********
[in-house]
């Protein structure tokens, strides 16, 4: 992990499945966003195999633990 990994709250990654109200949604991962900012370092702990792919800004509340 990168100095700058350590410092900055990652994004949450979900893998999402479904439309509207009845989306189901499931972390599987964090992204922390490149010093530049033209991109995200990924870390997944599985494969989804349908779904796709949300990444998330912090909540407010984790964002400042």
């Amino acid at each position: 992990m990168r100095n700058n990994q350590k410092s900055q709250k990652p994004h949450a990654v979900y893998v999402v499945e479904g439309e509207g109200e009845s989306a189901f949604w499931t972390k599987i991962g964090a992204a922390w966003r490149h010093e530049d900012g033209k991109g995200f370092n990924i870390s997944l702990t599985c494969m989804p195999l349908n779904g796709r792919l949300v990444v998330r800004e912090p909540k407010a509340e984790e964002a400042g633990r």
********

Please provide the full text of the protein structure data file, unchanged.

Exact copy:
[in-house]
């Protein structure tokens, strides 16, 4: 992990499945966003195999633990 990994709250990654109200949604991962900012370092702990792919800004509340 990168100095700058350590410092900055990652994004949450979900893998999402479904439309509207009845989306189901499931972390599987964090992204922390490149010093530049033209991109995200990924870390997944599985494969989804349908779904796709949300990444998330912090909540407010984790964002400042």
């Amino acid at each position: 992990m990168r100095n700058n990994q350590k410092s900055q709250k990652p994004h949450a990654v979900y893998v999402v499945e479904g439309e509207g109200e009845s989306a189901f949604w499931t972390k599987i991962g964090a992204a922390w966003r490149h010093e530049d900012g033209k991109g995200f370092n990924i870390s997944l702990t599985c494969m989804p195999l349908n779904g796709r792919l949300v990444v998330r800004e912090p909540k407010a509340e984790e964002a400042g633990r």